First, the files from CMS are too big to download in Microsoft Excel. Instead, programming languages, such as SQL, can be used or a third party agency who has previous experience working with CMS claims data can be utilized.  

Second, multiple files contain information on the same patient and those files are not necessarily linked with the same patient identification information. It takes a fair amount of time to figure out this data puzzle to correctly piece together all of a patient's information.  

Third, CMS provided over 30-pages of BPCI rules defining what services are included in the initiative and which are excluded. A similar document has been released for CJR. For example, certain psychiatric services are excluded from the total cost of a patient's 90-day clinical episode within the BPCI initiative. Although these costs may be included in the claims data, our data analysts incorporate the defined rules to extract the data for a more accurate portrayal of a patient's total BPCI clinical episode cost by excluding these services and costs in an analysis report. An in-depth knowledge of the rules is necessary to accurately interpret CMS claims data and to find ways to reduce overutilization.  

Ultimately, a hospital needs to decide whether they have the capacity and time to work with the CMS raw data claim files, understand CJR rules, and develop the reports necessary to interpret performance that will guide their CJR strategy. These reports can evaluate spending by physician, diagnosis codes, service utilization rates, length of stay, readmission rates, and more. In our experience, the time needed to generate meaningful reports has been substantial, but the benefits are worthwhile.  

3) Correct analysis is essential. This data can be interpreted (and misinterpreted) in many ways.  

To be successful in CJR, hospitals must find ways to reduce overutilization of services while maintaining quality care. We have already established that accurate data analysis is critical for success. However, interpreting raw claims data is like taking a Rorschach inkblot test: you are not entirely sure what you are looking at and everyone sees something different. Below is an example of a graph generated from claims data that demonstrates the average cost distribution for services utilized within a 90 day LEJR clinical episode. The question is: what information can we glean from this graph?   Chart Data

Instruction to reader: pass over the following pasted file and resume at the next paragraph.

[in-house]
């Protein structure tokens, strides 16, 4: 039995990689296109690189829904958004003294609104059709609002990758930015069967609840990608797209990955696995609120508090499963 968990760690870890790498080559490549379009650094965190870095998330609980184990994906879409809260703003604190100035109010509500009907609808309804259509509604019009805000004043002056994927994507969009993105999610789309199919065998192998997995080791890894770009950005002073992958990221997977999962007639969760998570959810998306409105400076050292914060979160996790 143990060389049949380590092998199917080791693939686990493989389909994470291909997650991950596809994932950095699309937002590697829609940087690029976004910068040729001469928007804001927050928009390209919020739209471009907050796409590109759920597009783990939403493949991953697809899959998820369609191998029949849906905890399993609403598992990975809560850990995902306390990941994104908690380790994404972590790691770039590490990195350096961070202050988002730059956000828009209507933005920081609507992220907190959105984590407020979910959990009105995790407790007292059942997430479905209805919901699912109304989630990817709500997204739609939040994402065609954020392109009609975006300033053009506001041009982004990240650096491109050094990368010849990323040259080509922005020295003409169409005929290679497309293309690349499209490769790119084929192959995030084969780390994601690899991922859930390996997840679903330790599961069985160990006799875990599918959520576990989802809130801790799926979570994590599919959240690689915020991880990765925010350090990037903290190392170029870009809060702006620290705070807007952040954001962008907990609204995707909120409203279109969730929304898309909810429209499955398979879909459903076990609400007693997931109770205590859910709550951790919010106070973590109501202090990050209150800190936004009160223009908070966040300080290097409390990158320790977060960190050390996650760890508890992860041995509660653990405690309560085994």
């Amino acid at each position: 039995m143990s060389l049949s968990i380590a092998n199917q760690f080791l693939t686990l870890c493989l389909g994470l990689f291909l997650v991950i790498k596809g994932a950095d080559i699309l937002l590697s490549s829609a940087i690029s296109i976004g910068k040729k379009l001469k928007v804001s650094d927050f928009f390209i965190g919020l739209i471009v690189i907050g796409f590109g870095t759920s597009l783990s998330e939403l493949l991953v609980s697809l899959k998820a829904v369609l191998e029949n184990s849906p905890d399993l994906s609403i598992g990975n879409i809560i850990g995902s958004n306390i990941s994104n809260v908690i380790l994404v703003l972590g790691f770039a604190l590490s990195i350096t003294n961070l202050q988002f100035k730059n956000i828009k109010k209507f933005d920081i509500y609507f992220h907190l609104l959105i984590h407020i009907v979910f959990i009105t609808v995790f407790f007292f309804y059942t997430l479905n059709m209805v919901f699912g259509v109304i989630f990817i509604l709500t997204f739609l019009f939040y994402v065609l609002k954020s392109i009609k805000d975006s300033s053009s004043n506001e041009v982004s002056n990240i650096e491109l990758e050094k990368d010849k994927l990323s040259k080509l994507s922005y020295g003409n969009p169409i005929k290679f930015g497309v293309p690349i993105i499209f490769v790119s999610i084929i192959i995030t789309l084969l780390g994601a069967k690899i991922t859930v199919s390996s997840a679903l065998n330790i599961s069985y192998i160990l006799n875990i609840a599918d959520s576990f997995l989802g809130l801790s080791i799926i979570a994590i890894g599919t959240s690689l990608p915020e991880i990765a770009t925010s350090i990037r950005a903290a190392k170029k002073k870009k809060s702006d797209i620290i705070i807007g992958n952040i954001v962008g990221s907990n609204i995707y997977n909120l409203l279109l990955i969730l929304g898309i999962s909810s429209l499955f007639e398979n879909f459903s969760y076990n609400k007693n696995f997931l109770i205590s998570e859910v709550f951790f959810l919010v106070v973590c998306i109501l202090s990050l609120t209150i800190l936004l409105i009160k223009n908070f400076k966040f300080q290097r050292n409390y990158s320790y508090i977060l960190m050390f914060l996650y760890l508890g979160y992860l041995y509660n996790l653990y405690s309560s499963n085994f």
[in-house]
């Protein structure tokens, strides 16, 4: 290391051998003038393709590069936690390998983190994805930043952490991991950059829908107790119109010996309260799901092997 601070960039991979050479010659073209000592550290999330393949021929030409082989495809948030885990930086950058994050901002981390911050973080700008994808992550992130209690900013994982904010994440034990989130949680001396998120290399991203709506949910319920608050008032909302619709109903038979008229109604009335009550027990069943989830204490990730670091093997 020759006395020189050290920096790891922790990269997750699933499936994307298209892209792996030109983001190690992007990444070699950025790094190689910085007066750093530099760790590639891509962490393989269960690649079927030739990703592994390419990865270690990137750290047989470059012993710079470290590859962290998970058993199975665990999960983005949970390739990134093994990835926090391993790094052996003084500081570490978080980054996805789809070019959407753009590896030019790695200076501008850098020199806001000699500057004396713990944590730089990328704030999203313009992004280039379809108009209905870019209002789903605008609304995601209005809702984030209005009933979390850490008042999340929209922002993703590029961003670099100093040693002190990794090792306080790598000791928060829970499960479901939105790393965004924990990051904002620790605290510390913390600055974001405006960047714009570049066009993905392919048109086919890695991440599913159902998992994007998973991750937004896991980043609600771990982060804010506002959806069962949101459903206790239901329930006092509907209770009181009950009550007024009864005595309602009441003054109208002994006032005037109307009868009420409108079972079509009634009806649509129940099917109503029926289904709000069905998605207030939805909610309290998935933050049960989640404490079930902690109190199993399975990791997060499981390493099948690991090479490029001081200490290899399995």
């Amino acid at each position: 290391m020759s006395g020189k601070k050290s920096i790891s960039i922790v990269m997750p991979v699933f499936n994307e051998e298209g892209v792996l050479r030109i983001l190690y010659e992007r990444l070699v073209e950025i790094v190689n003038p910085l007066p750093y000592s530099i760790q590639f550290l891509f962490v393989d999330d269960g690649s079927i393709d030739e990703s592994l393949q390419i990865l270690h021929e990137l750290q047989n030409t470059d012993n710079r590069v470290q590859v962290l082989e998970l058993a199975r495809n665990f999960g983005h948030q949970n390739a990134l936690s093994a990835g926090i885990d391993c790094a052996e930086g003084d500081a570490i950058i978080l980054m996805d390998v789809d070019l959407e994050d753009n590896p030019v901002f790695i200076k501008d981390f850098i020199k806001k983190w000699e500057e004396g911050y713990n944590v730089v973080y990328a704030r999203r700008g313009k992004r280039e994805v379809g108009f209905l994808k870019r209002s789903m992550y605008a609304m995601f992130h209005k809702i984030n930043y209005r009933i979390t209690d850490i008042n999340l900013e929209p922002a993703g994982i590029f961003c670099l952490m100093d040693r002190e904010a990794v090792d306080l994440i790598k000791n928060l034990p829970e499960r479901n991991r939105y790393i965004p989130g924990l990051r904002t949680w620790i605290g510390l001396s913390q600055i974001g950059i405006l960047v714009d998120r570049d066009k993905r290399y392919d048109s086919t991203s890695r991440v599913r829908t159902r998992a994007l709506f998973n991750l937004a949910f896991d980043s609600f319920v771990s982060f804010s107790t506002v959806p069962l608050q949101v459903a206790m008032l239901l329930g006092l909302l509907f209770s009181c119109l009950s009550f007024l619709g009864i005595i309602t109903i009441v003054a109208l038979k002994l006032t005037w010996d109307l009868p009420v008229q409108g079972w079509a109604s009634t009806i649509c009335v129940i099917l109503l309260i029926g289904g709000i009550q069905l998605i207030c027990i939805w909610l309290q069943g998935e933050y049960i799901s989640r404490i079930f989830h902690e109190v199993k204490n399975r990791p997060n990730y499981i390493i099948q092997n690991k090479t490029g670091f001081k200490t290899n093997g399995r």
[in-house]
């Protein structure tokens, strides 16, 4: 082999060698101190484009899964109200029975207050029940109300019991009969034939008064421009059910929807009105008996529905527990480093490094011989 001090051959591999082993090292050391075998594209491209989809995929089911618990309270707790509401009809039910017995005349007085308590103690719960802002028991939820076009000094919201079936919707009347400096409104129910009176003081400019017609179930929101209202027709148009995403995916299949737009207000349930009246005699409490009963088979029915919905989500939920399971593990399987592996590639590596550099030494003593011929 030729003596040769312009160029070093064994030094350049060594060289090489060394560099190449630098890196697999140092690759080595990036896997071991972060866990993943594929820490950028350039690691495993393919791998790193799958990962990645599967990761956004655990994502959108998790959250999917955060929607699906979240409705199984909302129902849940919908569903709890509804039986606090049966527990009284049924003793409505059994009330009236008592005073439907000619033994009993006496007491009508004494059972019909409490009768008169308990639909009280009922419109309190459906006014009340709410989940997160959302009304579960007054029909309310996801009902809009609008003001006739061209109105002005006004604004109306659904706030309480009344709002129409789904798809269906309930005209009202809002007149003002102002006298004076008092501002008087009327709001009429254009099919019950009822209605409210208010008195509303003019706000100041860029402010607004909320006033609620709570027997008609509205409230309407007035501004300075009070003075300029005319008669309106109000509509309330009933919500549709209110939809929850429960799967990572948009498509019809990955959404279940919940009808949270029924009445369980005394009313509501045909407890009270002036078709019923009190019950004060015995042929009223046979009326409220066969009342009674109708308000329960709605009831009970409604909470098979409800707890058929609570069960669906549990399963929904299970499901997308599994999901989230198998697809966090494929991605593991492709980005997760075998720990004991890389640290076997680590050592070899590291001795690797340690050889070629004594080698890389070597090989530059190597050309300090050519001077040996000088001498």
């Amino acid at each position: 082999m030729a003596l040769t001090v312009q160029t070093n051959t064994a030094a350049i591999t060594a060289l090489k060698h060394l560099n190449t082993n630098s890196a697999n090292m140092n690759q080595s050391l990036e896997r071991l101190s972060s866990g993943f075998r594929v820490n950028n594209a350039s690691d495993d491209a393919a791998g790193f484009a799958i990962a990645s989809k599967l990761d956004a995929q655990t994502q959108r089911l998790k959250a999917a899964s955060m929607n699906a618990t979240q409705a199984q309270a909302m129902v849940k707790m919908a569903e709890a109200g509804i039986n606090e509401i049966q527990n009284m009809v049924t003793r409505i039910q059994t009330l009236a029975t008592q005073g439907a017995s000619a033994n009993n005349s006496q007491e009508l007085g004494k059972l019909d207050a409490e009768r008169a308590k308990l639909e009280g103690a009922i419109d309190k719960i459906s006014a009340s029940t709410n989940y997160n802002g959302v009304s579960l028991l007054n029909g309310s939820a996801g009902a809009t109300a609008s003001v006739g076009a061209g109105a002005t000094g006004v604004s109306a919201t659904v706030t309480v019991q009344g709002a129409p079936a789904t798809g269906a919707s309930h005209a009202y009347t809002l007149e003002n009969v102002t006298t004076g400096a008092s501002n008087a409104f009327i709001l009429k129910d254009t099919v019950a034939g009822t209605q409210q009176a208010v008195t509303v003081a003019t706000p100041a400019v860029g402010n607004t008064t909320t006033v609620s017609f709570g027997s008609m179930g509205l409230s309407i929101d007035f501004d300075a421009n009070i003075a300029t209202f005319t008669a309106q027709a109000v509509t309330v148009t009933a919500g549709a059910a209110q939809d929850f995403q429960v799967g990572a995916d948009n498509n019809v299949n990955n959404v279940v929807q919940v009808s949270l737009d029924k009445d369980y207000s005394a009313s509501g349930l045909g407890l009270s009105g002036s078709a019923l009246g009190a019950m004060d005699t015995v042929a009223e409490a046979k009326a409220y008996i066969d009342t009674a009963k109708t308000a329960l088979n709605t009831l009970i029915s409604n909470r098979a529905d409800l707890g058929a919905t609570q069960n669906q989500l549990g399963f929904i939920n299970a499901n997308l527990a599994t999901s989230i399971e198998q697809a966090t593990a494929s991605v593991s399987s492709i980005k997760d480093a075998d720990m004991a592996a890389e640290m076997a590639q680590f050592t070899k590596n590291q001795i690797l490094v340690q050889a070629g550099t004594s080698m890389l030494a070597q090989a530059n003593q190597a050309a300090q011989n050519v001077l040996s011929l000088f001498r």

In this scenario, the target price is $21, 274. According to the graph, the average cost per case is $22,774. A significant amount is spent in the hospital acute care setting and the skilled nursing facility (SNF). There are several interpretations a hospital may make about this graph to guide strategic spending decisions.  

Interpretation 1: Hospital acute care services cost the most and that is where the most money can be saved. As a result, a hospital may focus on reducing patient length of stay in the acute care setting. However, hospital acute care costs are mostly fixed. Thus, efforts to save money in this category of care would not be very effective.  

Interpretation 2: SNF costs are the second highest expense and need to be reduced. While it may be true that SNF costs need to be reduced, it may not be the first place that costs should be lowered. It can be misleading to assess cost independently of other critical factors.. Although inpatient rehabilitation facility (IRF) costs are often lower overall because less patients are admitted to IRF, IRF costs can be three timesx the daily cost of SNF. The average cost per case can be dramatically reduced if IRF utilization is reduced by even 2%. The key here is to include utilization rates as well as average facility costs in the calculations and presentation of data.  

Interpretation 3: The average cost per case is $1,500 higher than the target price. Thus, we need to reduce each clinical episode by $1,500. Hospitals may focus on cost reduction per case rather than identifying the treatment plans or patient populations creating overutilization. Hospitals need to standardize care and protocols to provide appropriate and quality care while reducing variance and inconsistencies in care. The clinical pathway and quality care cannot be ignored since they reduce costly preventable readmissions.  

Data Takeaways  

Ultimately, interpreting the data requires a team that is knowledgeable about CMS claims data, bundled payment data rules, provider services, and has experience with best practices in managing bundled payments. Optimal data interpretation incorporates utilization rates, provider costs, and knowledge of clinical pathways and evidenced-based treatment protocols to effectively achieve savings.  

As participating hospitals are approaching the half way mark for the first year of CJR, they must identify areas of overutilization and implement strategies to reduce spending. Simultaneously, the target price will go through changes as the regional rate is phased in and hospital performance is increasingly compared to the performance of other hospitals. Fortunately, hospitals will have all the resources they need if they can assemble the right team of people.  

For more information or assistance in working with bundled payments and value-based care, visit SignatureCareManagement.com.